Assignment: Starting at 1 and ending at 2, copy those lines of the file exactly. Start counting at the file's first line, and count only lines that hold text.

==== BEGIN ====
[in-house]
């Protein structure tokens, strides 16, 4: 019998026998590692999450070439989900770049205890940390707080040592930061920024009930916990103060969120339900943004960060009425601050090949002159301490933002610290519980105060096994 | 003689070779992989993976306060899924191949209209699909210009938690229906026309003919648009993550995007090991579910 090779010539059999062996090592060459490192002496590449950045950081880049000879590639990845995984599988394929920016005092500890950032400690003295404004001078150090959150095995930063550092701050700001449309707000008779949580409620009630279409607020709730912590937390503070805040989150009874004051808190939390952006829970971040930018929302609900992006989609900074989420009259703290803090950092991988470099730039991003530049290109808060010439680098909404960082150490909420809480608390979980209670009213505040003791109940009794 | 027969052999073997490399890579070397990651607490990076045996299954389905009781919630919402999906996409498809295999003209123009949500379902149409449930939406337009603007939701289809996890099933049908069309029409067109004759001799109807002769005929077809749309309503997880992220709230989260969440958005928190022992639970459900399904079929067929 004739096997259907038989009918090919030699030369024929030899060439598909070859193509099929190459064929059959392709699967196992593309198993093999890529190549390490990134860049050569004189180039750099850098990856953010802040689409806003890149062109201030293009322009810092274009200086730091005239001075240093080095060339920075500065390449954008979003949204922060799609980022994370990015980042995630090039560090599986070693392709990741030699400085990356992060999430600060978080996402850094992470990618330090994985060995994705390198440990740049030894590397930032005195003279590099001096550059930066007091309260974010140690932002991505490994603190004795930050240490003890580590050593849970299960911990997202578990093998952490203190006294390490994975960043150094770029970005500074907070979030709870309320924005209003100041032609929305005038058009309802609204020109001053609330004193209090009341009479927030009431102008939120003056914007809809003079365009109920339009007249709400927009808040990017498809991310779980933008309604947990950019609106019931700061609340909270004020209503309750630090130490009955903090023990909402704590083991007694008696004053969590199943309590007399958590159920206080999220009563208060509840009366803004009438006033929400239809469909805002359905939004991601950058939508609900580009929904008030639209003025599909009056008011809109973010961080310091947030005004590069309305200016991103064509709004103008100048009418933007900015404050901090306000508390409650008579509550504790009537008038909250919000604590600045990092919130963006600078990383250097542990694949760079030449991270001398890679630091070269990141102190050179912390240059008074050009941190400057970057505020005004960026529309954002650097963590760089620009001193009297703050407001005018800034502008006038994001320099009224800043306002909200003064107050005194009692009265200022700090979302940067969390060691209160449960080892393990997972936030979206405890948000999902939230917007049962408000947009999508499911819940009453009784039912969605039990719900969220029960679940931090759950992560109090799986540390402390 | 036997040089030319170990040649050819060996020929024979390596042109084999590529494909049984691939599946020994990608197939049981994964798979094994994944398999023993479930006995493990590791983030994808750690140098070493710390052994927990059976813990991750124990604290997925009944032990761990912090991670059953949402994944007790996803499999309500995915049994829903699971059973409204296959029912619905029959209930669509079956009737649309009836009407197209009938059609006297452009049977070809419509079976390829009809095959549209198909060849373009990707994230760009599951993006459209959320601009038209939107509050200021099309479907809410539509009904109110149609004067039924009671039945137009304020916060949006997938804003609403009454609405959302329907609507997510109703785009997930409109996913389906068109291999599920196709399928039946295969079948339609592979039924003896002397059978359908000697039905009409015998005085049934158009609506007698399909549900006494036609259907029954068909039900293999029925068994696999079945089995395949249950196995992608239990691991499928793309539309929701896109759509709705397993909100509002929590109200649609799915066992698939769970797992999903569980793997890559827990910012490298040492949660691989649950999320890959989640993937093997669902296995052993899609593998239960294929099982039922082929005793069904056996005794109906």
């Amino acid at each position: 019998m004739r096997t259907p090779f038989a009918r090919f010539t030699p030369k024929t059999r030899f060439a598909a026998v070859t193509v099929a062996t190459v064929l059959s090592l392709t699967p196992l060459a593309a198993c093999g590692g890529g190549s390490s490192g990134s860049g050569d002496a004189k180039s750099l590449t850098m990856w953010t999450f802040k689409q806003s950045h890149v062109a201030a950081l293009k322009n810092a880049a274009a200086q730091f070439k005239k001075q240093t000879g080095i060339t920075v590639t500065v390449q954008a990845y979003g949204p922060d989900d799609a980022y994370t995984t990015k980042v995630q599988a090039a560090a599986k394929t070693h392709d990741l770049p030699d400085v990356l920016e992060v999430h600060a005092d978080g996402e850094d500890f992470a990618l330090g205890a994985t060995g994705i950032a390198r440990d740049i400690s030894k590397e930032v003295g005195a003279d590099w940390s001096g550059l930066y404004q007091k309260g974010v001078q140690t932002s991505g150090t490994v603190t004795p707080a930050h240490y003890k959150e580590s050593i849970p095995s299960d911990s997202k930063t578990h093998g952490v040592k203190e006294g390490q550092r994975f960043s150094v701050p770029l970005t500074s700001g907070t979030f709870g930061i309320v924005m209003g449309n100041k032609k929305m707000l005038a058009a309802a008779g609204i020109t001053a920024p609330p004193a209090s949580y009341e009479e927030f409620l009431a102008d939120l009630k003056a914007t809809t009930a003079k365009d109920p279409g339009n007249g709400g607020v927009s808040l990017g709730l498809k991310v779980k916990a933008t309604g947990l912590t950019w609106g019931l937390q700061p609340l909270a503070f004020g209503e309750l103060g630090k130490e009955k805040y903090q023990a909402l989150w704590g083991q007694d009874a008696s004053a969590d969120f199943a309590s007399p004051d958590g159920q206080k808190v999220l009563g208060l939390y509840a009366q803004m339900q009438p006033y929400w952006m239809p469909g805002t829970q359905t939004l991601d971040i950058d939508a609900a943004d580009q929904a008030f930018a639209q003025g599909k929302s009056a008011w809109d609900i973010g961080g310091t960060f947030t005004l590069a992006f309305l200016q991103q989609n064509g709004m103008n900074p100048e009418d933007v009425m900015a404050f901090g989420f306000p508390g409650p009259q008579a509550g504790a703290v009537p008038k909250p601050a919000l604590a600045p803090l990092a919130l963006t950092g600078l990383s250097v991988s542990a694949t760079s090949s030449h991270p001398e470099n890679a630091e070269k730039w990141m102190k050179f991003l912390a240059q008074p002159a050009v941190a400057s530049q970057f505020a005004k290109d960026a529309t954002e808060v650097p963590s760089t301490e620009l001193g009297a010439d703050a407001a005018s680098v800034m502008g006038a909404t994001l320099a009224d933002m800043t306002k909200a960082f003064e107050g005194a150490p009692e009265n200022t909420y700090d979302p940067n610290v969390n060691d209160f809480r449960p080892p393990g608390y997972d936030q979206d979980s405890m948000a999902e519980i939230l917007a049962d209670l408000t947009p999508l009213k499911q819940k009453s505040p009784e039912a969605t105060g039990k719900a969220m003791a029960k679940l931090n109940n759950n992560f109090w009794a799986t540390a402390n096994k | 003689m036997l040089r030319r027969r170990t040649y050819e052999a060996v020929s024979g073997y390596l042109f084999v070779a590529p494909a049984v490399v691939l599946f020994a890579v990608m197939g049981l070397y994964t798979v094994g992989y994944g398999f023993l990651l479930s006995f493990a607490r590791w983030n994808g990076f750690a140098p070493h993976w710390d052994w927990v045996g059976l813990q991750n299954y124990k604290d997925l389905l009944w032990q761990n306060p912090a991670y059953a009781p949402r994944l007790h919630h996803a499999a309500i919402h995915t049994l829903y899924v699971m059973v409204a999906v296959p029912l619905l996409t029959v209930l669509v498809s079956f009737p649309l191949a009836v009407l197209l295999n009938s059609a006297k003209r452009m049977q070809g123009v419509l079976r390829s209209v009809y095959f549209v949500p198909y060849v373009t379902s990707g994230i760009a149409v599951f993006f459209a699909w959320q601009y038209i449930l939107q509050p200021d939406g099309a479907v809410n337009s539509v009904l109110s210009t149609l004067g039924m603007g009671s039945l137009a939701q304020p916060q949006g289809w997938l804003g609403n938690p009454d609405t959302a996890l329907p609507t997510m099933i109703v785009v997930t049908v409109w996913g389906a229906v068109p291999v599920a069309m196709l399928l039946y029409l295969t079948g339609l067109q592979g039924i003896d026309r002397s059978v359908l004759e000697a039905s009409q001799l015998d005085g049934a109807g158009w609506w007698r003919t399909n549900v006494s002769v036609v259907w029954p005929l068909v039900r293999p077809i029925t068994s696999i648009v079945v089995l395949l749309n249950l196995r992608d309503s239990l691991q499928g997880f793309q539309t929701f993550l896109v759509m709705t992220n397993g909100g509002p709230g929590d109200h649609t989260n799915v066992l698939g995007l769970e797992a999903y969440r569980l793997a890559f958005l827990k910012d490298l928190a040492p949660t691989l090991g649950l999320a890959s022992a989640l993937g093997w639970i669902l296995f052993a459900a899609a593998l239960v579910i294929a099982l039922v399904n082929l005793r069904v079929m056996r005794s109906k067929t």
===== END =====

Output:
[in-house]
């Protein structure tokens, strides 16, 4: 019998026998590692999450070439989900770049205890940390707080040592930061920024009930916990103060969120339900943004960060009425601050090949002159301490933002610290519980105060096994 | 003689070779992989993976306060899924191949209209699909210009938690229906026309003919648009993550995007090991579910 090779010539059999062996090592060459490192002496590449950045950081880049000879590639990845995984599988394929920016005092500890950032400690003295404004001078150090959150095995930063550092701050700001449309707000008779949580409620009630279409607020709730912590937390503070805040989150009874004051808190939390952006829970971040930018929302609900992006989609900074989420009259703290803090950092991988470099730039991003530049290109808060010439680098909404960082150490909420809480608390979980209670009213505040003791109940009794 | 027969052999073997490399890579070397990651607490990076045996299954389905009781919630919402999906996409498809295999003209123009949500379902149409449930939406337009603007939701289809996890099933049908069309029409067109004759001799109807002769005929077809749309309503997880992220709230989260969440958005928190022992639970459900399904079929067929 004739096997259907038989009918090919030699030369024929030899060439598909070859193509099929190459064929059959392709699967196992593309198993093999890529190549390490990134860049050569004189180039750099850098990856953010802040689409806003890149062109201030293009322009810092274009200086730091005239001075240093080095060339920075500065390449954008979003949204922060799609980022994370990015980042995630090039560090599986070693392709990741030699400085990356992060999430600060978080996402850094992470990618330090994985060995994705390198440990740049030894590397930032005195003279590099001096550059930066007091309260974010140690932002991505490994603190004795930050240490003890580590050593849970299960911990997202578990093998952490203190006294390490994975960043150094770029970005500074907070979030709870309320924005209003100041032609929305005038058009309802609204020109001053609330004193209090009341009479927030009431102008939120003056914007809809003079365009109920339009007249709400927009808040990017498809991310779980933008309604947990950019609106019931700061609340909270004020209503309750630090130490009955903090023990909402704590083991007694008696004053969590199943309590007399958590159920206080999220009563208060509840009366803004009438006033929400239809469909805002359905939004991601950058939508609900580009929904008030639209003025599909009056008011809109973010961080310091947030005004590069309305200016991103064509709004103008100048009418933007900015404050901090306000508390409650008579509550504790009537008038909250919000604590600045990092919130963006600078990383250097542990694949760079030449991270001398890679630091070269990141102190050179912390240059008074050009941190400057970057505020005004960026529309954002650097963590760089620009001193009297703050407001005018800034502008006038994001320099009224800043306002909200003064107050005194009692009265200022700090979302940067969390060691209160449960080892393990997972936030979206405890948000999902939230917007049962408000947009999508499911819940009453009784039912969605039990719900969220029960679940931090759950992560109090799986540390402390 | 036997040089030319170990040649050819060996020929024979390596042109084999590529494909049984691939599946020994990608197939049981994964798979094994994944398999023993479930006995493990590791983030994808750690140098070493710390052994927990059976813990991750124990604290997925009944032990761990912090991670059953949402994944007790996803499999309500995915049994829903699971059973409204296959029912619905029959209930669509079956009737649309009836009407197209009938059609006297452009049977070809419509079976390829009809095959549209198909060849373009990707994230760009599951993006459209959320601009038209939107509050200021099309479907809410539509009904109110149609004067039924009671039945137009304020916060949006997938804003609403009454609405959302329907609507997510109703785009997930409109996913389906068109291999599920196709399928039946295969079948339609592979039924003896002397059978359908000697039905009409015998005085049934158009609506007698399909549900006494036609259907029954068909039900293999029925068994696999079945089995395949249950196995992608239990691991499928793309539309929701896109759509709705397993909100509002929590109200649609799915066992698939769970797992999903569980793997890559827990910012490298040492949660691989649950999320890959989640993937093997669902296995052993899609593998239960294929099982039922082929005793069904056996005794109906």